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Acoustic absorber panels - buy or DIY?
by Nyal MellorJuly 26, 2011
This blog article is the first in a series looking into the DIY potential of acoustic treatment. Today we are discussing acoustic absorber panels, typically just referred to by the shorthand 'acoustic panels'. They are also known as acoustical panels or sound absorber panels but whatever they are called they are definitely the most straightforward to build and therefore the most suitable for DIY.
For a survey of commercial products and the differences between them read this article: Acoustic Panels - a Manufacturer survey.
If we are going to understand the ease of contructing an acoustic panel the first thing we should do is understand how they are made, so let's take a look at the materials and how they are used in the panel construction.
Inside an acoustic absorber panel
Acoustic panels have three main construction elements:
A core which does the 'work' of converting sound waves into heat and therefore providing the acoustic absorption. The core is typically made of compressed fiberglass but rockwool or acoustical cotton can also be used. Foam is also a potential core material although it is only around 50% as effective an absorber as fiberglass so the thicknesses need to be roughly twice those of an equivalent fiberglass panel.
A fabric covering which provides two functions: firstly it keeps the core elements from becoming airborne and becoming a potential health hazard and secondly it allows for a nice aesthetic finish in a choice of colors and textures
A structural element which provides stiffness to the core and allows the fabric to be fixed solidly. Some commercial manufacturers use a resin on the corners which dries hard, others a wood or metal frame around the core.
The actual assembly is also simple. The core is reinforced by the structral element and wrapped in fabric. That's really all there is to it!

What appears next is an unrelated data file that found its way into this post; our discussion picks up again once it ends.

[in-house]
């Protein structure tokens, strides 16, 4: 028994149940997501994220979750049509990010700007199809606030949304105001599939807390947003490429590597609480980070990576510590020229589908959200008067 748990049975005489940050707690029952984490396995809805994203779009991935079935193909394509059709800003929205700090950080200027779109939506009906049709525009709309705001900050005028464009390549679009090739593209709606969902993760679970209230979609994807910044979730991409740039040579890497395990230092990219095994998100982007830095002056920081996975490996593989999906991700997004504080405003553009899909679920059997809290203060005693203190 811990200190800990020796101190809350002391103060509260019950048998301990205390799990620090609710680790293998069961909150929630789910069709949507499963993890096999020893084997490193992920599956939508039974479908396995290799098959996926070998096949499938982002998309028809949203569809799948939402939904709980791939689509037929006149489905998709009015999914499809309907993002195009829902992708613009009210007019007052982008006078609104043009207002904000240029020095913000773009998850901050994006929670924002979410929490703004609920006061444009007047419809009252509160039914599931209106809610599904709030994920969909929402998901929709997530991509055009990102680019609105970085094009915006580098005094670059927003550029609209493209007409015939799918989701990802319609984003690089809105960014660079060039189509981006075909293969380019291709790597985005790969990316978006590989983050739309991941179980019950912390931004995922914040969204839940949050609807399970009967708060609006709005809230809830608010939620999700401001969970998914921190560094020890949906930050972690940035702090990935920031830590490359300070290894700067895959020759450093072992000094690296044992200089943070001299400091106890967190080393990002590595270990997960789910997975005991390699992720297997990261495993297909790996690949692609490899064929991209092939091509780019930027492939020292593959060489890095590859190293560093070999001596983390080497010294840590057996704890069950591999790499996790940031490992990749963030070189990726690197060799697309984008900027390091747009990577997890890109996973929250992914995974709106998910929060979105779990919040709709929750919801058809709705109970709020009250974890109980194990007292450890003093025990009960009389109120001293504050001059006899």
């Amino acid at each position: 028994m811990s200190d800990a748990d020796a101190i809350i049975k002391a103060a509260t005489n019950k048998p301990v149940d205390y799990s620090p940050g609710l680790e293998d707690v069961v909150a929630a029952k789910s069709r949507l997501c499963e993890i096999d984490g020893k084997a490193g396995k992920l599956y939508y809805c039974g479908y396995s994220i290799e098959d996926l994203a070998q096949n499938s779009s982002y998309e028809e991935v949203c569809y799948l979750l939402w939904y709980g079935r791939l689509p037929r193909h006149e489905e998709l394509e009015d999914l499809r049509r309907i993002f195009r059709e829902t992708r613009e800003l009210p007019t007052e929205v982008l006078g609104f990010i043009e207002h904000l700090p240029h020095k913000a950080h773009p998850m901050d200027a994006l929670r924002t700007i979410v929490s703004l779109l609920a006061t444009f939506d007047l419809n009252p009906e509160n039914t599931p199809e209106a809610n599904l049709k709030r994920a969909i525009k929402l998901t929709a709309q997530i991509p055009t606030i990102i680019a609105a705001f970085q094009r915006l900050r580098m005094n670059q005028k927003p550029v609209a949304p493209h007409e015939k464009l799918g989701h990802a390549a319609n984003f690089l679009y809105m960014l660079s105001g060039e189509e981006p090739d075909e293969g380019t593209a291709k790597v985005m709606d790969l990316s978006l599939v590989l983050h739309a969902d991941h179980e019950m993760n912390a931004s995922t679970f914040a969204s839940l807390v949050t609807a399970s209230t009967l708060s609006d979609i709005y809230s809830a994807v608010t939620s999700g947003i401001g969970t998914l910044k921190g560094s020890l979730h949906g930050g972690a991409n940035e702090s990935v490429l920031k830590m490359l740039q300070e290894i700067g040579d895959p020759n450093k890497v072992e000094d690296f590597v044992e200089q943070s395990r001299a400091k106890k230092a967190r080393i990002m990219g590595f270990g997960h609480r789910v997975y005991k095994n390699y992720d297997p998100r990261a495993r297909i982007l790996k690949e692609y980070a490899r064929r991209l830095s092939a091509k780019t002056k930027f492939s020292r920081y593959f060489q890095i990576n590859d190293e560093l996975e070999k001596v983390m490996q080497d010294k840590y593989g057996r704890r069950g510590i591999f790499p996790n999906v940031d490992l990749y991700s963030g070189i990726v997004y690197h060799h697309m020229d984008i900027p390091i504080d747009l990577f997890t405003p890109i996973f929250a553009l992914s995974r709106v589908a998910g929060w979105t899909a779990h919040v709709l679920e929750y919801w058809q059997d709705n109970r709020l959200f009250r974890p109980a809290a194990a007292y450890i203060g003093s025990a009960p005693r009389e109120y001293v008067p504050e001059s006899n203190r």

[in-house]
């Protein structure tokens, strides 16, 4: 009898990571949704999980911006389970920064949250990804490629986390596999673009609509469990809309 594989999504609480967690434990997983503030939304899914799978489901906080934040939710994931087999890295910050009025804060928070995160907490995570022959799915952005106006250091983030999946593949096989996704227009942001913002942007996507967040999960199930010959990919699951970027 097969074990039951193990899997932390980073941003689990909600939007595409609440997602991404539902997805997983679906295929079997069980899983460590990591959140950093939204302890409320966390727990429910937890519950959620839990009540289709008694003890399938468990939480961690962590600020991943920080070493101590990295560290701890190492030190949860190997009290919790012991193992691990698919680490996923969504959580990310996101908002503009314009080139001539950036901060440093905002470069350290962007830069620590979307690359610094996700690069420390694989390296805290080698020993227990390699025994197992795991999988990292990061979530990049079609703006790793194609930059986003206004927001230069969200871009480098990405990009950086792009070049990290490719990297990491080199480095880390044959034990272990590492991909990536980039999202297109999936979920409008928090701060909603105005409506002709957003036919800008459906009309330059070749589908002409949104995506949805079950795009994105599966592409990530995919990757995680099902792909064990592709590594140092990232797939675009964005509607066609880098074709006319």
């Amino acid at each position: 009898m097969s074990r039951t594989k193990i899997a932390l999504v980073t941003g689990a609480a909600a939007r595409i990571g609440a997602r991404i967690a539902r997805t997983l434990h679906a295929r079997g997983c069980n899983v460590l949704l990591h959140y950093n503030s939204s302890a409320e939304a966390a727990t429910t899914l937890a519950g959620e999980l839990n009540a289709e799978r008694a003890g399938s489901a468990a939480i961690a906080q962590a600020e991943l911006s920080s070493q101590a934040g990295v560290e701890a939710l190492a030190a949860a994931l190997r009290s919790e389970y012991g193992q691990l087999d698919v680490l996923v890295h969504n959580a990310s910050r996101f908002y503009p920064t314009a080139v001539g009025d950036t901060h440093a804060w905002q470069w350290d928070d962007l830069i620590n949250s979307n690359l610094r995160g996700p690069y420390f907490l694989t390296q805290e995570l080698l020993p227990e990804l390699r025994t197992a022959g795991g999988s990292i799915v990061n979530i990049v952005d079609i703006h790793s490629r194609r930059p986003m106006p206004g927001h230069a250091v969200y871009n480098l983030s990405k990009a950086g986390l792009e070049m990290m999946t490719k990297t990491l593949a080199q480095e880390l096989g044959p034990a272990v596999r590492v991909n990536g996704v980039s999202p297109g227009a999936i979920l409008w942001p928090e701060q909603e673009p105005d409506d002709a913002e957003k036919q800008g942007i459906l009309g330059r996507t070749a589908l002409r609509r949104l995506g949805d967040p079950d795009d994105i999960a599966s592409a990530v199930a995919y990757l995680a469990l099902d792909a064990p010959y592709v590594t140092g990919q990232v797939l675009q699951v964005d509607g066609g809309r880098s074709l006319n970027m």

Buy or DIY?
Now that we've understood the construction let's take a look at the pros and cons of making a DIY acoustic panel vs. buying one.
The 'idea' of money saving - that it is cheaper to do it yourself rather than paying for someone else's time and profit.
You can DIY a product that is just as acoustically effective as a commercial product.
Potential to build into the room as an architectural element such as a coiffered ceiling or framed element.
Low cost of commercial products makes DIY less attractive. If a commercial product is priced keenly, as many of them are, the time it takes you or I to source the materials and assemble them makes DIYing less of a money saver. Of course many of us DIY not for money saving but for the excitement of having a project completed!
Wood is generally used as the structural element in DIY products making the panels heavy and visually intrusive. Commercial products can have mitered or beveled edges to reduce the visual bulk of a 3"+ absorber panel.
In my mind there are four main types of acoustic treatment, divided principally by their construction and hence their application in high end home theaters and listening rooms. This article looks into the DIY potential of each type and lays the foundation for future more detailed blog posts.